The most severe types of the autoimmune disorder Alopecia Areata
are typically considered untreatable, given the treatments which are available have not shown themselves to be truly, consistently effective.
Whilst Alopecia Areata treatment
can be beneficial to the mildest form, which causes patchy hair lossto the scalp only, Alopecia Totalis and Alopecia Universalis
, which cause baldness of the head and from head to toe respectively, currently have limited options.
is commonly used but has previously shown itself to have wildly varying success rates when it comes to hair regrowth. It involves sparking what is essentially an allergic reaction in the skin, in order to encourage active hair growth from the dormant follicles.
As we prepare for what could be the first clinically-proven, medical board approved and licensed forms of treatment for all these forms of autoimmune alopecia, to potentially become available in 2021
, a team has studied whether there is any merit in a common existing treatment method.
Specifically, researchers from the Institute of Hair and Cosmetic Medicine, Department of Dermatology, Yonsei University Wonju College of Medicine in Korea have undertaken a systematic review of how effective topical immunotherapy can be for regrowing hair. This involved summarising the findings of many previous studies where topical - or 'contact' - immunotherapy, where treatments are swabbed onto the skin - were used, in order to arrive at a more informed conclusion.
Measuring hair regrowth from topical immunotherapy
Published on 1st August 2018 in the JAMA Dermatology medical journal (doi:10.1001/jamadermatol.2018.2312), the researchers set themselves a question to answer: 'At what rate is contact immunotherapy associated with satisfactory hair regrowth in patients with alopecia areata?'
In order to find a meaningful response the team analysed 45 studies comprising 2,227 patients with a diagnosis of Alopecia Areata (AA), Alopecia Totalis (AT) or Alopecia Universalis (AU), who had been treated using solely topical immunotherapy. Data from articles published prior to 20th November 2017 was taken from a search of the MEDLINE database, Embase, and Cochrane Library, using the search terms areata, totalis, universalis, sensitizer, sensitization, immunotherapy, DPCP, diphenylcyclopropenone, diphencyprone, SADBE, and squaric.
The results were noted as follows:
- any hair regrowth observed = 74.6% (AA), 54.5% (AT/AU) = 65.5% overall mean rate of hair regrowth
- minor regrowth observed = 64.9% (AA), 45% (AT/AU) = 55% overall mean rate of hair regrowth
- major regrowth observed = 56.1% (AA), 28.7% (AT/AU) = 42.4% overall mean rate of hair regrowth
- total hair regrowth observed = 42.6% (AA), 24.9% (AT/AU) = 32.3% overall mean rate of hair regrowth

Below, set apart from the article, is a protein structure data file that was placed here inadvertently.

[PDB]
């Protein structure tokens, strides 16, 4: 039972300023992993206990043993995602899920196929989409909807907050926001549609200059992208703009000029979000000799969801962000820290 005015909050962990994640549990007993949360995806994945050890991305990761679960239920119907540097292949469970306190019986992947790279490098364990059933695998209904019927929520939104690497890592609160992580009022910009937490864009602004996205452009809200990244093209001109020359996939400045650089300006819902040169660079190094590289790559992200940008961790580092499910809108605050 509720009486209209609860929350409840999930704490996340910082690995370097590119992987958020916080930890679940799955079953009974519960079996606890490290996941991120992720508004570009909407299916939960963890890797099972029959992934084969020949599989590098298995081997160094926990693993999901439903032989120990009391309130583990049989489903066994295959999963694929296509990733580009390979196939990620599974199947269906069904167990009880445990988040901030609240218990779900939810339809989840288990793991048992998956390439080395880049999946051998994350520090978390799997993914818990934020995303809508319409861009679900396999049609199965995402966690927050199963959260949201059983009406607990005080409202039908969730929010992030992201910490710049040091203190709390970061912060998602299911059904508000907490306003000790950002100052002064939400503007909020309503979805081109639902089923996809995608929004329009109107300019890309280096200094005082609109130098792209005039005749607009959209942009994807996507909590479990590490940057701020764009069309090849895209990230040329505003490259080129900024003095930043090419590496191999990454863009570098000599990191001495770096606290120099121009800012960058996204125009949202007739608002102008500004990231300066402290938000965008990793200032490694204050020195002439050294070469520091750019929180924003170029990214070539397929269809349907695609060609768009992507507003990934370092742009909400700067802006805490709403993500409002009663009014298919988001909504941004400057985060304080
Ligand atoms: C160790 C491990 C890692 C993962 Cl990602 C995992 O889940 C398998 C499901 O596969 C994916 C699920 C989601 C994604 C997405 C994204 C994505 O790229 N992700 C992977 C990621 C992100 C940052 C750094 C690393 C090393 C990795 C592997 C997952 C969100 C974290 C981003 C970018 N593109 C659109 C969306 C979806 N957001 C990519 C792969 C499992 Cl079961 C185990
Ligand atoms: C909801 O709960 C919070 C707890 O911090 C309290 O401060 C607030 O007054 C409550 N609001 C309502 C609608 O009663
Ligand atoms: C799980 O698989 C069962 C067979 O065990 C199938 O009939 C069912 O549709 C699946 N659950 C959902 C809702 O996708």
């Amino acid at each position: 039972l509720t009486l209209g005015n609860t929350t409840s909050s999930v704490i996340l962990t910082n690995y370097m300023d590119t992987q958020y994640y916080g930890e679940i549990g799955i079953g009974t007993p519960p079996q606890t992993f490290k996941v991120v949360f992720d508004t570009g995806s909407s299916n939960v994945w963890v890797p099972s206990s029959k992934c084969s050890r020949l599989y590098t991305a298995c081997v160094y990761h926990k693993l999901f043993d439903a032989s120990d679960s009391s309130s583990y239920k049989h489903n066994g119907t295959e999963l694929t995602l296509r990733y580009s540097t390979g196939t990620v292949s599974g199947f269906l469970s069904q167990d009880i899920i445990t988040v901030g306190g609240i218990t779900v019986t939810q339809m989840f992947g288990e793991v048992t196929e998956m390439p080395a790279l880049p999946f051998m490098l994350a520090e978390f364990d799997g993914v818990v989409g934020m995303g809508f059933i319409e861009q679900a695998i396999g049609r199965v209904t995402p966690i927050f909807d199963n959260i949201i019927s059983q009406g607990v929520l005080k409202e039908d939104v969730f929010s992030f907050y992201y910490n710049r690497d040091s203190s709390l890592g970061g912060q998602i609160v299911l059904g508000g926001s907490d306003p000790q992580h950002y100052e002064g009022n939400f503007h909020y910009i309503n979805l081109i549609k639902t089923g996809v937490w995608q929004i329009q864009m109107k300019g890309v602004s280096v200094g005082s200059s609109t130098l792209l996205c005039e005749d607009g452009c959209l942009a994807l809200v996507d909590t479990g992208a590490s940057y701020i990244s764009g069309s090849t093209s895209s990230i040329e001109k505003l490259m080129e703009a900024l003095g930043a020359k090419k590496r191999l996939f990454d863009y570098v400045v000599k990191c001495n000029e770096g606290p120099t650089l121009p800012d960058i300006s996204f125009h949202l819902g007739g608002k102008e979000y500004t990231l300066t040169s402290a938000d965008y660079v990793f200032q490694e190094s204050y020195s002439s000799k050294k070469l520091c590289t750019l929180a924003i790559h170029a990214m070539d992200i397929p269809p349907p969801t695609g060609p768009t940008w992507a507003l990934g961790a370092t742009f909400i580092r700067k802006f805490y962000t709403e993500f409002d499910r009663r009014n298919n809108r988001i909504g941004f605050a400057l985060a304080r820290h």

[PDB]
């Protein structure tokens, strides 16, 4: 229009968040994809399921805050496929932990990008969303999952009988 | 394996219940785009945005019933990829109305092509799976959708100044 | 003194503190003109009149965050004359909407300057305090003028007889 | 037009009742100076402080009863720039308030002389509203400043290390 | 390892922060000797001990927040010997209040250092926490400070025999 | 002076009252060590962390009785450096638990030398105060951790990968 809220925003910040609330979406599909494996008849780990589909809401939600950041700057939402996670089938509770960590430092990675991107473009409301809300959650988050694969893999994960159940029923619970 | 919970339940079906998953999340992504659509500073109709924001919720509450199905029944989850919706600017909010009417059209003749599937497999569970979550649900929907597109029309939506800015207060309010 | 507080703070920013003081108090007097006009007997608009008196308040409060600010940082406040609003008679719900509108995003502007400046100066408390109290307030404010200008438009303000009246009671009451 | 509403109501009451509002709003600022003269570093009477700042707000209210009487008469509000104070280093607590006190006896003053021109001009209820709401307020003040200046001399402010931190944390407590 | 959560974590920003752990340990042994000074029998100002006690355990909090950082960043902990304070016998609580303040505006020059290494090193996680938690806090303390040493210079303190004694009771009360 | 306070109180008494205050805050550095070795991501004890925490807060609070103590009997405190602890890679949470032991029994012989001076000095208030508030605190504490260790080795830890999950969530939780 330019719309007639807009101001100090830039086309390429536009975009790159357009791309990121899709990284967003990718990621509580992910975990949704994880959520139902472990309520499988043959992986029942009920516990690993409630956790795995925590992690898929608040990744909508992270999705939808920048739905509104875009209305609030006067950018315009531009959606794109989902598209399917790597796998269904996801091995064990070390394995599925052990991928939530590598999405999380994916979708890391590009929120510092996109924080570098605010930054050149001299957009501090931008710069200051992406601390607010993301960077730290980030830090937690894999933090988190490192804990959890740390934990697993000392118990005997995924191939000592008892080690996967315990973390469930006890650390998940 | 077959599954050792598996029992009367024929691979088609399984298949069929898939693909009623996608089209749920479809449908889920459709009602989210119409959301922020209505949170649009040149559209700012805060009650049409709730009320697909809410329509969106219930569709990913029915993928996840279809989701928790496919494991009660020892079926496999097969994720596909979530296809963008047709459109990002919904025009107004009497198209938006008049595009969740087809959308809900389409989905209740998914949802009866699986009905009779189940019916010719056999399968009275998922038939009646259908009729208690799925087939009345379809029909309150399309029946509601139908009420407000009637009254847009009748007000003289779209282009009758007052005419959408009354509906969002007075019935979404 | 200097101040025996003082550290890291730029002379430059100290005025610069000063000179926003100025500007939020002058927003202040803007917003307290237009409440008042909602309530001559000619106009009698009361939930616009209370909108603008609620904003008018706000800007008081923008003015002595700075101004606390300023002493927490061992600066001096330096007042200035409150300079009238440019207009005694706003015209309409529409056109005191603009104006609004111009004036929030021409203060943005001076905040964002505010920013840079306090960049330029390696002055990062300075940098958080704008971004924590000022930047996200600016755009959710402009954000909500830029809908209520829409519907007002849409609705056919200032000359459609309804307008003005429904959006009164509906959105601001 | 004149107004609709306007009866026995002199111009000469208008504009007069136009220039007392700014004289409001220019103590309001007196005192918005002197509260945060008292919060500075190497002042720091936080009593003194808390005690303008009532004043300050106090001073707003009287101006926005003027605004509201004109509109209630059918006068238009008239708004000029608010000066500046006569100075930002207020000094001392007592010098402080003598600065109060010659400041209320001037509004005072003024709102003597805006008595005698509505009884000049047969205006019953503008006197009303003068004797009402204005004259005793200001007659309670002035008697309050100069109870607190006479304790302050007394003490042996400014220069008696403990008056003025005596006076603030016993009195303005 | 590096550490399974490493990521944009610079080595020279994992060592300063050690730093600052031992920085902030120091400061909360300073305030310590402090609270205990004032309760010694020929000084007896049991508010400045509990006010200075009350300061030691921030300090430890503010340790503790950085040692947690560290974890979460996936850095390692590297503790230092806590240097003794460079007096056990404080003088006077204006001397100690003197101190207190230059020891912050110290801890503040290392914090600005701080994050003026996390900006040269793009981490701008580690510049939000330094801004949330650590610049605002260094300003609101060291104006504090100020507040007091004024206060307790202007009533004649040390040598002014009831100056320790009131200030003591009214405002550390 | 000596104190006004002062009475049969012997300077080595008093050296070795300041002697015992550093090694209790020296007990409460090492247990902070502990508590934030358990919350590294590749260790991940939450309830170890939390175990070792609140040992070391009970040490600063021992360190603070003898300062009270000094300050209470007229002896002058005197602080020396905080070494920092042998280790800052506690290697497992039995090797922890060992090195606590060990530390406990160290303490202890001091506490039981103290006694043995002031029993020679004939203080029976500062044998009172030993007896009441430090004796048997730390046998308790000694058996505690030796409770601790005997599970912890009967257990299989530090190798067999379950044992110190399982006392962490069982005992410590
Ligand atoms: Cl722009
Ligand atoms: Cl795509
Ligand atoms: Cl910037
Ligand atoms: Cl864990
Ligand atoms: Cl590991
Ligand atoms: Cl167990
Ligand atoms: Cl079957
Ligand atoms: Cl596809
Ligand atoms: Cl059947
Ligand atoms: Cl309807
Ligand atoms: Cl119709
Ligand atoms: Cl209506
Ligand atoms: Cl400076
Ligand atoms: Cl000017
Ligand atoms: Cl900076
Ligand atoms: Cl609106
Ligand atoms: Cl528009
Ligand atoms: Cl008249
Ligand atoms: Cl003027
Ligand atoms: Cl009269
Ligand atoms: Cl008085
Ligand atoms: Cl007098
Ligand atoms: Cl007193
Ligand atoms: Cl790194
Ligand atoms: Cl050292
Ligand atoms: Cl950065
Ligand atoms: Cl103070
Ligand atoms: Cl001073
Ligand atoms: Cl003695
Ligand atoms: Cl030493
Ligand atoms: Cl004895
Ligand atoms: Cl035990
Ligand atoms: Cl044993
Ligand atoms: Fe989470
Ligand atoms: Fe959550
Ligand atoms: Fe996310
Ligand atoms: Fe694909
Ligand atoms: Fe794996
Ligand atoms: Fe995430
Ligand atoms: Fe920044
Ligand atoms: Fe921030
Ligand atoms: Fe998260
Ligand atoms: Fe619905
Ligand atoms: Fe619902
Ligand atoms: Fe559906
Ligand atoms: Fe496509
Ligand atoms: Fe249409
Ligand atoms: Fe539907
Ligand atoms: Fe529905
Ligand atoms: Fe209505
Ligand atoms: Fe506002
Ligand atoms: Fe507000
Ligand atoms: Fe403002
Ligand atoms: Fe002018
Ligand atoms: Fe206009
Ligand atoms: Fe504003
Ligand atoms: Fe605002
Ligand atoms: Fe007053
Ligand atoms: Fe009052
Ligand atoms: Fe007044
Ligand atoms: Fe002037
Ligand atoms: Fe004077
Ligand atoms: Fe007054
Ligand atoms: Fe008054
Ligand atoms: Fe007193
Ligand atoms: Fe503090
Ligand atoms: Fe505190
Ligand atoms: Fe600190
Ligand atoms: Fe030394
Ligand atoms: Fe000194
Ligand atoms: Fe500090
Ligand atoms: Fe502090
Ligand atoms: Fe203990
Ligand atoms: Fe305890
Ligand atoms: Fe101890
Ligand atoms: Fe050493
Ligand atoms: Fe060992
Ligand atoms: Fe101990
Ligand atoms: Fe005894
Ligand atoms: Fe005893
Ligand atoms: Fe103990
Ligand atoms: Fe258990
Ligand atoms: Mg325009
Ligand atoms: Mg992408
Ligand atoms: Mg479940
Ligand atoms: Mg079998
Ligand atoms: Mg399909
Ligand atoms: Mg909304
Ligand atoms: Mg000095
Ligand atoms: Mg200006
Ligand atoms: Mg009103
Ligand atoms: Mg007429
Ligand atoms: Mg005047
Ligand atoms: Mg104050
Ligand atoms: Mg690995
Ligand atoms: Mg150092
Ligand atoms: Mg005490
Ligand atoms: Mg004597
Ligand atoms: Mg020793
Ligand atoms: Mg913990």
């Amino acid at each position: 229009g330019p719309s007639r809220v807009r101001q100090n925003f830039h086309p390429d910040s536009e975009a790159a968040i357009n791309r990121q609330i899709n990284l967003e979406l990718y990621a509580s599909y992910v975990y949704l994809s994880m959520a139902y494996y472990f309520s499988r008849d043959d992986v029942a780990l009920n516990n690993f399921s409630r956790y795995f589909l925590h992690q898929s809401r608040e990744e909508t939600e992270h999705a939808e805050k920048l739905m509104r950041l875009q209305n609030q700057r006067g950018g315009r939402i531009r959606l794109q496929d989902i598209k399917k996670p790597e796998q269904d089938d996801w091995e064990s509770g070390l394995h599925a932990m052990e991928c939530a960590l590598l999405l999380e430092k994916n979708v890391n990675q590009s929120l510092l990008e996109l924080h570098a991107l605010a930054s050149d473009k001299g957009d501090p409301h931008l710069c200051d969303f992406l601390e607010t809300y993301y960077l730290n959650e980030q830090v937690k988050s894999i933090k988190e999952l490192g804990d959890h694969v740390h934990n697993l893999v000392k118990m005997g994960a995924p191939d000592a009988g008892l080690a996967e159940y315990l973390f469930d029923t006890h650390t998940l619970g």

It was further stated that where the extent of the hair loss was 50% or greater, where there was an atopic history or where nail dystrophy was also present, there was likely to be a less promising response.
What was not stated was how long these hair regrowth results lasted - Alopecia Areata is known to recur
- how long the topical immunotherapy treatment was used for. However, researchers did note that 'Recurrence rates were 38.3% among patients receiving maintenance treatment and 49.0% among those not receiving maintenance treatment' - suggesting this hospital-based treatment was on-going in some cases.
From studying the types of immunotherapy administered in each case, it was concluded that diphenylcyclopropenone or squaric acid dibutyl ester was 'preferred' as a treatment for Alopecia Totalis and Alopecia Universalis
Having established that hair regrowth outcomes may be influenced by a number of factors, as outlined, the Korean researchers felt that improving patient education regarding topical immunotherapy's success rates may lead to them sticking with it for longer and, therefore, experiencing better results.
Alopecia Areata treatment for patchy hair loss
Currently there are a number of Alopecia Areata treatment
options for people aged 16 years and over with the mild-to-moderate, patchy, scalp-only form of Alopecia Areata.
The approaches for people with AT and AU, or those under 16 years of age can be less effective at the moment and require consultation with their GP or dermatologist.
However, a number of treatments for all types of Alopecia Areata, including the most extensive, are currently in development and are being 'fast tracked' by the FDA
in order to ensure their reviews are conducted as quickly as possible.
It is hoped that the first MHRA licensed and FDA approved treatments for Alopecia Areata, in all its forms, may be available as soon as 2021
and we will continue to publish updates on those working towards this goal, here on the Belgravia hair loss blog.